US Government Response to Coronavirus

U.S. Government Response to Coronavirus

What Is Being Done?

In March 2020, the IRS announced that, due to the ongoing coronavirus (COVID-19) pandemic, the federal income tax payment deadline had been extended to July 15, 2020. Shortly after, it was announced that the federal income tax filing deadline was also being extended to July 15, with many states soon to follow in extending their own filing deadlines.

Additionally, on Friday, March 27, 2020, congress passed a $2 trillion stimulus package to help support individuals and businesses during the pandemic. Included in the stimulus package are one-time payments for individuals and couples, expanded unemployment benefits, emergency loans for small businesses, loans for distressed companies, and financial aid for hospitals.
This news may affect you, and it’s important to know how.

The Top 5 Things You Need to Know

While your Moors & Cabot financial advisor is here to answer any questions, please note that they are unable to provide tax advice. Please contact your qualified tax advisor to determine how your taxes will be impacted.

  1. IRA Contributions
    Typically, you have until April 15 to make contributions to your IRA for the previous tax year. However, with the extension of the income tax filing deadline to July 15, contributions can now be made until July 15.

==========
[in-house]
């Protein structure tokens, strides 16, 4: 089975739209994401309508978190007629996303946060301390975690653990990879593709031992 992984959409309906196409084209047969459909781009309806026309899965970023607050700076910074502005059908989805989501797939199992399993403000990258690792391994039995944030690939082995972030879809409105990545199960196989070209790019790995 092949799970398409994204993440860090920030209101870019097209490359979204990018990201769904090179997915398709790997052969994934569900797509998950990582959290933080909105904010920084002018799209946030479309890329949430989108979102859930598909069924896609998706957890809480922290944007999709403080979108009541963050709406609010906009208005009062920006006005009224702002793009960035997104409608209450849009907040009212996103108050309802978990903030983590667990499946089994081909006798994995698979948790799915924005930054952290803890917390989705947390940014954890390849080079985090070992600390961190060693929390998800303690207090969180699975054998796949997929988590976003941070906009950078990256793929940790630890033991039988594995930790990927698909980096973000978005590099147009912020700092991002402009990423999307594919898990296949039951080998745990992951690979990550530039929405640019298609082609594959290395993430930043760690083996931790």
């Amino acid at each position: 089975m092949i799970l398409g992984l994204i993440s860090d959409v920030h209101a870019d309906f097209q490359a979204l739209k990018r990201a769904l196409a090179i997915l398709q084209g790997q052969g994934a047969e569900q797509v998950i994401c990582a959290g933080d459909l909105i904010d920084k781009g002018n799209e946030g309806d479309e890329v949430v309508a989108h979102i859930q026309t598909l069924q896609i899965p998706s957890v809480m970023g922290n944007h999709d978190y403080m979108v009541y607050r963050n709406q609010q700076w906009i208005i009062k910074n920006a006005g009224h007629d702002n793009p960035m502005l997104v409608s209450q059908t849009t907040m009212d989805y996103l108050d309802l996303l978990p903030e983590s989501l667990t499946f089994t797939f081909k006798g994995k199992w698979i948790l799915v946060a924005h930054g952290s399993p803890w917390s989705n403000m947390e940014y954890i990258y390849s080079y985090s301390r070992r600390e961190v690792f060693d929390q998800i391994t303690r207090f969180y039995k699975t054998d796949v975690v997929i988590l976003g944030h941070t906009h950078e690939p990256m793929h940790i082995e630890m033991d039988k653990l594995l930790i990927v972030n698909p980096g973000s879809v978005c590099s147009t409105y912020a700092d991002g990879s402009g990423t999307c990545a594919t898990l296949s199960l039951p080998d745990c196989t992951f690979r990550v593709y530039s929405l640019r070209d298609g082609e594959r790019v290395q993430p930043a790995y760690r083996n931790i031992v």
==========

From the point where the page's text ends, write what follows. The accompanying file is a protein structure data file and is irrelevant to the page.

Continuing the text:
2. Required Minimum Distributions (RMDs)
    RMDs have been waived for 2020. This also includes 2019 RMDs that would typically be due by April 1 that have not yet been taken.
  3. Payments to Individuals and Couples
    Direct payments of $1,200 will be made to individual taxpayers with incomes of $75,000 or less. The payment amount lowers incrementally for those earning more than $75,000, with no payments made to those earning more than $99,000. Couples will receive payments of $2,400 (with a similar incremental phase out), and families receive an additional $500 per child.
  4. Retirement Account Withdrawals
    Investors may take up to $100,000 from retirement accounts this year without paying a premature distribution penalty, regardless of age, to help cover expenses related to COVID-19. Taxes on withdrawals may be waived, as well, if the withdrawal is repaid within three years.
  5. Small Business Loans
    For the period ending June 30, 2020, federally guaranteed loans will be available at community banks for small businesses who promise not to lay off workers.
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